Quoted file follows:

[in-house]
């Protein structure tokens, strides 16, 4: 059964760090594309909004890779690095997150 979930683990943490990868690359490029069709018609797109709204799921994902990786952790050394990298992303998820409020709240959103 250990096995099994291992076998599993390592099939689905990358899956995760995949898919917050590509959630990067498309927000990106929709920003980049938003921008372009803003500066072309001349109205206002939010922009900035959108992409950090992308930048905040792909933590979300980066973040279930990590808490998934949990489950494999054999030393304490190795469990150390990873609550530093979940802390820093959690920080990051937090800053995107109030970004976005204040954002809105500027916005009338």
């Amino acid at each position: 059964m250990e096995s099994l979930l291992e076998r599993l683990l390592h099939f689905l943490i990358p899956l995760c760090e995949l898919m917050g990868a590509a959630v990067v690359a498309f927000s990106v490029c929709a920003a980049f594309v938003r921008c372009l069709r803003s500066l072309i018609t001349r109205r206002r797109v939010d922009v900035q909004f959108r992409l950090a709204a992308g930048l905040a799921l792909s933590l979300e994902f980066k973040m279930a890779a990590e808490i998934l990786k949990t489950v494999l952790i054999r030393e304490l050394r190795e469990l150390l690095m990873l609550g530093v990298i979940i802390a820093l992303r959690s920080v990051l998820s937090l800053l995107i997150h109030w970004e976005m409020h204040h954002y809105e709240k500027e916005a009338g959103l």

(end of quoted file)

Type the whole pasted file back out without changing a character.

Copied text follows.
[in-house]
């Protein structure tokens, strides 16, 4: 059964760090594309909004890779690095997150 979930683990943490990868690359490029069709018609797109709204799921994902990786952790050394990298992303998820409020709240959103 250990096995099994291992076998599993390592099939689905990358899956995760995949898919917050590509959630990067498309927000990106929709920003980049938003921008372009803003500066072309001349109205206002939010922009900035959108992409950090992308930048905040792909933590979300980066973040279930990590808490998934949990489950494999054999030393304490190795469990150390990873609550530093979940802390820093959690920080990051937090800053995107109030970004976005204040954002809105500027916005009338």
């Amino acid at each position: 059964m250990e096995s099994l979930l291992e076998r599993l683990l390592h099939f689905l943490i990358p899956l995760c760090e995949l898919m917050g990868a590509a959630v990067v690359a498309f927000s990106v490029c929709a920003a980049f594309v938003r921008c372009l069709r803003s500066l072309i018609t001349r109205r206002r797109v939010d922009v900035q909004f959108r992409l950090a709204a992308g930048l905040a799921l792909s933590l979300e994902f980066k973040m279930a890779a990590e808490i998934l990786k949990t489950v494999l952790i054999r030393e304490l050394r190795e469990l150390l690095m990873l609550g530093v990298i979940i802390a820093l992303r959690s920080v990051l998820s937090l800053l995107i997150h109030w970004e976005m409020h204040h954002y809105e709240k500027e916005a009338g959103l």